Certain situations call for the use of a specific character attribute. We've always used a 'd20 roll under' system for attribute checks in our games. This time I'm flipping it and using an attribute + d20 roll. This allows me to keep my notes a bit neater, flips a roll under mechanic to a roll over, and doesn't really change the results.
We're using 2nd edition THAC0 rules. Everyone at the table is familiar with it and it saves me some table searching.
Critical Hits and Fumbles
Any natural one rolled is a fumble and will be rolled on the fumble results table. Any natural roll of 20 is rerolled, and if the second roll hits, the result will be rolled on the critical hits table. We use a second roll to increase the difficulty of critical hits due to the rather unpleasant nature of our house critical table, which divides result by damage type. An example result (roll of 84):
- Slash - large slab of meat carved from leg, 3x damage, half movement, roll DEX or fall for 1d3 rounds
- Crush - masterful display results in normal damage, but dazzles target, they lose 1 round
- Pierce - weapon pierces and entangles guts, normal damage, subsequent attacks do additional 1d4 yanking damage
Each player (not character) gets a number of tokens at the beginning of the game, and at various points during the game (typically after an encounter completed). These tokens can be spent to achieve specific results in game. One token spent grants:
- +1 (+5%) to a single die roll (to hit, damage, or save for example) The cost of affecting any single die roll doubles beyond 1st: +2 costs two, +3 costs four, +4 costs eight, etc.
- Force an opponent to re-roll a single die roll (to hit, damage, save, etc.)
- Exchange for 100 XP / level of the character gaining the XP.
- A free use of a charged or use per day magic item (does not include potions, scrolls, or other consumable items).
- Gain a free non-combat action in a combat round.
Hit Points and Death
Characters are fully effective until they reach zero hit points, which renders them unconscious. Characters are slain if their hit points drop to negative constitution. Characters regain consciousness whenever their hit points rise above zero.
Spell books are unique artifacts, created by each magic user to house their encoded understanding of magical spells. They are generally high quality books with dozens of pages and can hold up to 30 spell inscriptions. Spell books are somewhat large and bulky (think encyclopedia volume), and magic users should pack light to allow their spell book to fit into their 'backpack' encumbrance.
Each magic user must decide if they are going to risk their spell book in the dungeon. Spell books are subject to damage, which might cause irreplaceable loss of spells. Specifically if the player suffers an elemental attack and fails their saving throw the spell book will be tested for damage. Swimming (or drowning) might also cause damage. Spell books might be stolen or taken by intelligent foes. The flip side is a magic user cannot recover any spells without their spell book. Note that magic users may attempt to copy a spell from another magic user's spell book, but they cannot memorize a spell directly from its pages (no sharing spell books for memorization).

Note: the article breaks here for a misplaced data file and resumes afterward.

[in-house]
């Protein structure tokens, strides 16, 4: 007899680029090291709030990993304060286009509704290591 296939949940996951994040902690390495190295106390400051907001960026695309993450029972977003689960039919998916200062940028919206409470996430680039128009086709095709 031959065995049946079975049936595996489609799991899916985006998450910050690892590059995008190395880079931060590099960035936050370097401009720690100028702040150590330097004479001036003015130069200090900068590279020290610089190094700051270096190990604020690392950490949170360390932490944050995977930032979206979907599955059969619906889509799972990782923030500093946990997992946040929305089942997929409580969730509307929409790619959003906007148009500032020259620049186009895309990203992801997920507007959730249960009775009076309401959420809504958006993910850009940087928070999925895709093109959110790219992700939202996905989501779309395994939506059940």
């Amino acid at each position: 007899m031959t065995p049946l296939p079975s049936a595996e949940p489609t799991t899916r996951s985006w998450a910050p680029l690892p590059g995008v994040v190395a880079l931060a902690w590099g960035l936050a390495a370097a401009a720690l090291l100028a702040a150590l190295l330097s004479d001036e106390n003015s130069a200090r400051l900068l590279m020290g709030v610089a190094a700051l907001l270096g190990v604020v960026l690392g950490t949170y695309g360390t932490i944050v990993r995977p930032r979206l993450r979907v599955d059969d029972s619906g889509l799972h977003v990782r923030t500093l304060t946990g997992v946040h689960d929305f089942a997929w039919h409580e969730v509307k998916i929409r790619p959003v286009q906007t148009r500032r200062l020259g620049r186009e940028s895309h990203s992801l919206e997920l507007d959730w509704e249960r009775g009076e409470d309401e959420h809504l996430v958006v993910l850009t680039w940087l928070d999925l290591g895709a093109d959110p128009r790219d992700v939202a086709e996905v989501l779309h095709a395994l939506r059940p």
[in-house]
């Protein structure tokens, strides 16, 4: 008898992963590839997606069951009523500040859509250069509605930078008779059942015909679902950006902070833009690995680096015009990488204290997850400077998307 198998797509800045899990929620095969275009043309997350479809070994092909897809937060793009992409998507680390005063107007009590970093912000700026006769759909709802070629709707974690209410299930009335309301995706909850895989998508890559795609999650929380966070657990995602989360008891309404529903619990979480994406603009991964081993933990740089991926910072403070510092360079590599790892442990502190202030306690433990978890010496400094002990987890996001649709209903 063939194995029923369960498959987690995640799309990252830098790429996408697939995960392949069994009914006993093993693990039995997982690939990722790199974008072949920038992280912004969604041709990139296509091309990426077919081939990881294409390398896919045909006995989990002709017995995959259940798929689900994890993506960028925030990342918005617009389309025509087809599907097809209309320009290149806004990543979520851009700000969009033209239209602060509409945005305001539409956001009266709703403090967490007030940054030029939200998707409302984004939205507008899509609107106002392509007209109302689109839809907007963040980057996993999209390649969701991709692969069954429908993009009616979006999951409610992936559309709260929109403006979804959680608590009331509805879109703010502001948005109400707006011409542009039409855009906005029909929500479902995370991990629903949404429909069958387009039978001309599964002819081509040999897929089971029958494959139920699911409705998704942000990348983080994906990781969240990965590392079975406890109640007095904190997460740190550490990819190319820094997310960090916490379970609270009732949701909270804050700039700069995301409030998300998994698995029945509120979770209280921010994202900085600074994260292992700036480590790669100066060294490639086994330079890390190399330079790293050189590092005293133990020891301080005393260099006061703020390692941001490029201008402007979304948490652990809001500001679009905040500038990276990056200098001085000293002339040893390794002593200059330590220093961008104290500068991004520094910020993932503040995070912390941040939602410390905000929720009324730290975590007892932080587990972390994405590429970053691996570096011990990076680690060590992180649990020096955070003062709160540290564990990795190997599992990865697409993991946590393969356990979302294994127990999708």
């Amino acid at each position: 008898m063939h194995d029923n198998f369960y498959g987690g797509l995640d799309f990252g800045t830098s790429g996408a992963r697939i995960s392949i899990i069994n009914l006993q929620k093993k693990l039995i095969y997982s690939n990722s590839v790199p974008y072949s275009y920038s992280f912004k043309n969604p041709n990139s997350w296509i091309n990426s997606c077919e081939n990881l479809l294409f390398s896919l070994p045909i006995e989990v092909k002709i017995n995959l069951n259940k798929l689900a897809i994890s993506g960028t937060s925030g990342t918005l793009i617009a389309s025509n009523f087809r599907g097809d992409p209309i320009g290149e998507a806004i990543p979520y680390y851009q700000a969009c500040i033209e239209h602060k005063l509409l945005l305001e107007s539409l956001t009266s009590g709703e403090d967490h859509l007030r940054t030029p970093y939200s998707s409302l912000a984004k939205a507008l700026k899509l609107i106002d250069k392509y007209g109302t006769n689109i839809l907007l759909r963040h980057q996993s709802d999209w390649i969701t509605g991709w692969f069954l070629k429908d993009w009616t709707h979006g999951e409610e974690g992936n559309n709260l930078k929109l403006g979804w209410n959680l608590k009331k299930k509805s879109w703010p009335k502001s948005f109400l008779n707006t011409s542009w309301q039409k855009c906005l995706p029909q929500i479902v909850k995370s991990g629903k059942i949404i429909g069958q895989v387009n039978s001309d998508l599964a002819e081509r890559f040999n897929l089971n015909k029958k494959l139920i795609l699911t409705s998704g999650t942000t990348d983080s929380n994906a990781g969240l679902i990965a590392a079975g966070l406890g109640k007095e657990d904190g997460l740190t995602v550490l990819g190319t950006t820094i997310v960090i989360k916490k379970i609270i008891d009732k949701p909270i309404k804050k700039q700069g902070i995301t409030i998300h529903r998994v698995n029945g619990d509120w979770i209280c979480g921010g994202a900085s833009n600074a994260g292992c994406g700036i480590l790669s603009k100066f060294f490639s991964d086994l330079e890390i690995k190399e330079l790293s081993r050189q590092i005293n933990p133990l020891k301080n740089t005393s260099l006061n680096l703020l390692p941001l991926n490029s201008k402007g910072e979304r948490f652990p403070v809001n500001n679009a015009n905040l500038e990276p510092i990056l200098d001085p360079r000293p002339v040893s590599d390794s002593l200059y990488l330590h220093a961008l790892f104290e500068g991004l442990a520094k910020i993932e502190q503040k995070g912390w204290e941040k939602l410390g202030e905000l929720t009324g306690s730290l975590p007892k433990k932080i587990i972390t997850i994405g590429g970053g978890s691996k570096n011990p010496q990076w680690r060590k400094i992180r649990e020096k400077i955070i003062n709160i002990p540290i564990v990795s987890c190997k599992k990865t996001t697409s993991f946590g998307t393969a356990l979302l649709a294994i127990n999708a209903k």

A new, blank spell book costs 500 GP in materials and takes a week of constant work and ritual to properly prepare.
Spell copying allows magic users to share or exchange spells, or learn new spells from arcane sources (scrolls typically).
- One attempt is allowed per day.
- Scrolls are destroyed by a copy attempt, successful or not. Spellbooks are not.
- Each attempt takes one hour per spell level.
- Each spell can be attempted once per character level, no matter the source.
- Chance to know (INT based from PHB) determines copy success.
- Attempting to copy a spell you can't cast yet suffers a penalty of 5% / level difference (required level to use vs. caster level).
Since I'm not forcing the 100 gp gem material component, here's how Identify works:
- It can only be cast on an item once per day.
- When cast there is a INT x 5% chance of revealing one characteristic of the item.
- Having an appropriate LORE adds 15% to the chance of revealing a characteristic.
- The caster suffers any potential ill effects from an item when casting this spell.
- Normal 'try it and see' methods can be used as well.
So there you have it, our house rules. I'm probably missing something in this list, but it should be pretty complete. Nothing too bizarre or unusual (or at least I don't think so), but maybe some of you have different opinions.
On a final related, but different note, a quick print preview with all tiddlers open in my Return to Moria working file shows I have about 275 pages of campaign material written. Over preparation for the win (again). One day I'll learn to either prep less material or leave out some details.